Last time you heard from me, we were in the midst of the Egyptian uprising. Fast forward: here we are in the midst of another debacle – this time in Libya, under very different circumstances. Here’s the basic lowdown on what’s happening in Libya, and other human rights stories from around the world:
- Dictator Muammar Gaddafi tried to quell dissent in Libya by using force against protesters, leaving hundreds dead. This, and the prospect of more carnage, prompted the United Nation to authorize airstrikes against his military. But human rights violations appear to be continuing. In one example, four New York Times journalists were taken into custody and beaten by pro-Gaddafi forces, and a female reporter was repeatedly groped. They recently told their story to CNN’s Anderson Cooper, the highlights of which can be seen here. In another terrifying tale, a Libyan woman burst into the closely-guarded hotel where foreign journalists were staying in the capitol city, still controlled by Gaddafi. Badly bruised, the woman told of being abducted and raped by Gaddafi’s forces. As the journalists began documenting her account, she was forcibly taken into custody.
- Meanwhile, U.S. forces are trying to learn more about their “friendly” allies on the ground. The Libyan rebels are small in number and seem to have formed from peaceful protests. Beyond that, little is known. According to one analysis, “The undertones of the Libyan revolt are tinged with religious fundamentalism, rather than liberal democracy.”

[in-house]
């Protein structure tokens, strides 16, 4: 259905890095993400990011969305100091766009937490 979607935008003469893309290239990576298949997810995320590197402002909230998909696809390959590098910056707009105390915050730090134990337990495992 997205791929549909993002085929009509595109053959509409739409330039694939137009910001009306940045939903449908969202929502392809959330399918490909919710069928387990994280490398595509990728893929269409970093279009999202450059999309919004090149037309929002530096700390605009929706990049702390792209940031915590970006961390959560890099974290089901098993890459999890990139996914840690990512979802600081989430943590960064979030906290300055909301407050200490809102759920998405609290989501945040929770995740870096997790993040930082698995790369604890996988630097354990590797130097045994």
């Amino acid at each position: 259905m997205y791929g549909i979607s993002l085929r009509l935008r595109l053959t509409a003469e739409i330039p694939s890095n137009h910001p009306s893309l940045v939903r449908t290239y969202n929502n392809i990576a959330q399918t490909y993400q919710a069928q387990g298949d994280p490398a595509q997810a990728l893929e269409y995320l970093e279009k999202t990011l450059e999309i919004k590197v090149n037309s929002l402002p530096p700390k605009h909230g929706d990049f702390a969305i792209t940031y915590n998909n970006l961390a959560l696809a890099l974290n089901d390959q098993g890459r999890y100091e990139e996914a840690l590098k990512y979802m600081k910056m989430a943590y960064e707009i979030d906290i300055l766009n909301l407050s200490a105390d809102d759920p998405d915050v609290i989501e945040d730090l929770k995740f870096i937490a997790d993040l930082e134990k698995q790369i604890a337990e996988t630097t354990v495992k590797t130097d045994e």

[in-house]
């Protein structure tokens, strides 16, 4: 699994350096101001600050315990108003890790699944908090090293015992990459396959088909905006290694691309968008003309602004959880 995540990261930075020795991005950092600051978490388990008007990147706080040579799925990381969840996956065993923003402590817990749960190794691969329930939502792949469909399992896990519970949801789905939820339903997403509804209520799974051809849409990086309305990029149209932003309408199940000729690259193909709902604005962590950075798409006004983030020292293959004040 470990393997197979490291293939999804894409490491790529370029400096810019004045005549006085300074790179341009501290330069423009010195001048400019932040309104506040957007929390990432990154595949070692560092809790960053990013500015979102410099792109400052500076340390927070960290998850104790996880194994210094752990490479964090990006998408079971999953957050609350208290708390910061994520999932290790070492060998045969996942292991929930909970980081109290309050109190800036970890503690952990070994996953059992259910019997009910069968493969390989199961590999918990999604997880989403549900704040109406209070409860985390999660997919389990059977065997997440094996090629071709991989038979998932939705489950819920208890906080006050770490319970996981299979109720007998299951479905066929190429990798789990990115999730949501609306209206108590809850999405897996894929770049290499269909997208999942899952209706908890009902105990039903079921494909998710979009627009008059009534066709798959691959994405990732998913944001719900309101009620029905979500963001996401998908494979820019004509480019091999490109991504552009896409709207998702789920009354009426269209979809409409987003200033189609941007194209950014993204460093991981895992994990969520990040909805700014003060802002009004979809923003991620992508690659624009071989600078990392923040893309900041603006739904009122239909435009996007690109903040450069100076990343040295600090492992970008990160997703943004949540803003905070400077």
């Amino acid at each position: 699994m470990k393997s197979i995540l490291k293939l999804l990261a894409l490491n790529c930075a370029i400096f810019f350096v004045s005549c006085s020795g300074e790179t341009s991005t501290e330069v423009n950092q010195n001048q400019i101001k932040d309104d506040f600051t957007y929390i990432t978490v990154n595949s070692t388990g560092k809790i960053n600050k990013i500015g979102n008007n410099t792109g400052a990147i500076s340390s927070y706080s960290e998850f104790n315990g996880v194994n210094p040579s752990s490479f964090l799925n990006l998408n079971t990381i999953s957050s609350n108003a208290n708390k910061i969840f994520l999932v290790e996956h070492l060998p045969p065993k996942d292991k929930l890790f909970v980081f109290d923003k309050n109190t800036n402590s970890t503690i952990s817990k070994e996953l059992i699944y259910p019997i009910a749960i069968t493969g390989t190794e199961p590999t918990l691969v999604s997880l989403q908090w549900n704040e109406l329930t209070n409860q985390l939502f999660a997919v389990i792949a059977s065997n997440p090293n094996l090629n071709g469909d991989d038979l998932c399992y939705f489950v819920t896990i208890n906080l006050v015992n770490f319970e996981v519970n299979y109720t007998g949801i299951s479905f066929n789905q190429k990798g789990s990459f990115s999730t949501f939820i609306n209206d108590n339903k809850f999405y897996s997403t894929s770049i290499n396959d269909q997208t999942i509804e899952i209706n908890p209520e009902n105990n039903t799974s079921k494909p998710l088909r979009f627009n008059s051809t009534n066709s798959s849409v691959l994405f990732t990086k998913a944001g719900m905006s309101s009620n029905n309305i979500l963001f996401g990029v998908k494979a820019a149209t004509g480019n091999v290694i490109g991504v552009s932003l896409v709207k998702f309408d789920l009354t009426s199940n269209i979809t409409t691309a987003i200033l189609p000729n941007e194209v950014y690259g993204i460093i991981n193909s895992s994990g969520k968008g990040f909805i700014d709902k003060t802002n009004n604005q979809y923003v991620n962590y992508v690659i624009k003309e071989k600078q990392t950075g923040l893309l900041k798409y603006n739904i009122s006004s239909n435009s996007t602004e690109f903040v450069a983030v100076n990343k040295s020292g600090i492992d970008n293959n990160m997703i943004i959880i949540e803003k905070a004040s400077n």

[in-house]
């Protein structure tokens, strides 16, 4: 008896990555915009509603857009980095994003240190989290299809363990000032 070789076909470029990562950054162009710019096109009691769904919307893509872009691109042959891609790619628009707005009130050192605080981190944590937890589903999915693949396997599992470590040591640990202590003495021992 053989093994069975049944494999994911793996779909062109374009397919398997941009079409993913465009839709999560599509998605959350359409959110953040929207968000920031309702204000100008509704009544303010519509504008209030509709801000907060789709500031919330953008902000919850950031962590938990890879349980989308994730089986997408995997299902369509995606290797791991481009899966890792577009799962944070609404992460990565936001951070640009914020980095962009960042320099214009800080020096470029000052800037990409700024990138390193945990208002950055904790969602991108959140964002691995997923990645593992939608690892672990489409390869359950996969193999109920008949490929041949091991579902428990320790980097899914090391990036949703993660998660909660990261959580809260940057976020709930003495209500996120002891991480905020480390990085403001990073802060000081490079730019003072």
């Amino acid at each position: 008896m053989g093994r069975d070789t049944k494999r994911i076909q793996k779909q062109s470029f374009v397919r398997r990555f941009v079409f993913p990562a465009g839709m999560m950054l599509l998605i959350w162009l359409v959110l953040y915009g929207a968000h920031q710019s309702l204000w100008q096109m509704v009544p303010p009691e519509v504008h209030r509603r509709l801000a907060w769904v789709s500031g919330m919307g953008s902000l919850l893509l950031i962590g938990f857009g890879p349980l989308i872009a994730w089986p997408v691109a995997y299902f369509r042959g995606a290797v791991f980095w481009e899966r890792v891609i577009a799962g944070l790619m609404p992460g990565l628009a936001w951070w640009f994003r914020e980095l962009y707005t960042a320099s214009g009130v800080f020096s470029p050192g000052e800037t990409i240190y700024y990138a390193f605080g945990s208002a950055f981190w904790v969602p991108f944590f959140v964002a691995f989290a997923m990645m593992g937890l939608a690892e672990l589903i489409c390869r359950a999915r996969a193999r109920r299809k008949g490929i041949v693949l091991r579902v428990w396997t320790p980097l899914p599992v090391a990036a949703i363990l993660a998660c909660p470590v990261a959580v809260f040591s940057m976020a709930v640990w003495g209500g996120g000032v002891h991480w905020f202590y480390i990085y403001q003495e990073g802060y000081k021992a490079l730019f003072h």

- Speaking of Gaddafi (Qaddafi/Gadhafi/Qadhafi), why can’t anyone figure out how to spell his name? Apparently, it does not translate well from the Arabic.
- Despite the Army’s attempt to keep them under wraps, Rolling Stone magazine published graphic photos of dead Afghans, murdered by a “kill team” of rogue soldiers. The actions prompted the Army to issue an apology. The horrific images revealed bodies that were tampered with in order to make the slayings appear legitimate. All of this came on the heels of the court-martial of Army Spc. Jeremy Morlock, who pleaded guilty to the murders. He was given 24 years in prison, far less than the life without possibility of parole that he faced had he not agreed to testify against four other soldiers.
- Last month, Congressional hearings on “Radicalization in the American Muslim Community,” led by Rep. Peter King (R-NY), kicked off amid demonstrations and protests by Muslim Americans. King defended the hearings, saying they’re necessary for Congress to fully understand the growing dangers of homegrown terrorism. Critics said the discussion was based on fear and misunderstanding, comparing them to the infamous McCarthy hearings. When discussions moved to the Senate, Sen. Dick Durbin (D-IL) opted to change tone, and instead dicussed – for the first time ever – the civil rights of Muslim Americans and the growing intolerance and discrimination the community faces. This attracted far less publicity.
There has been big news on human rights recently, and I expect it will continue. I’ll be checking back in with you later this Spring to keep you up-to-date!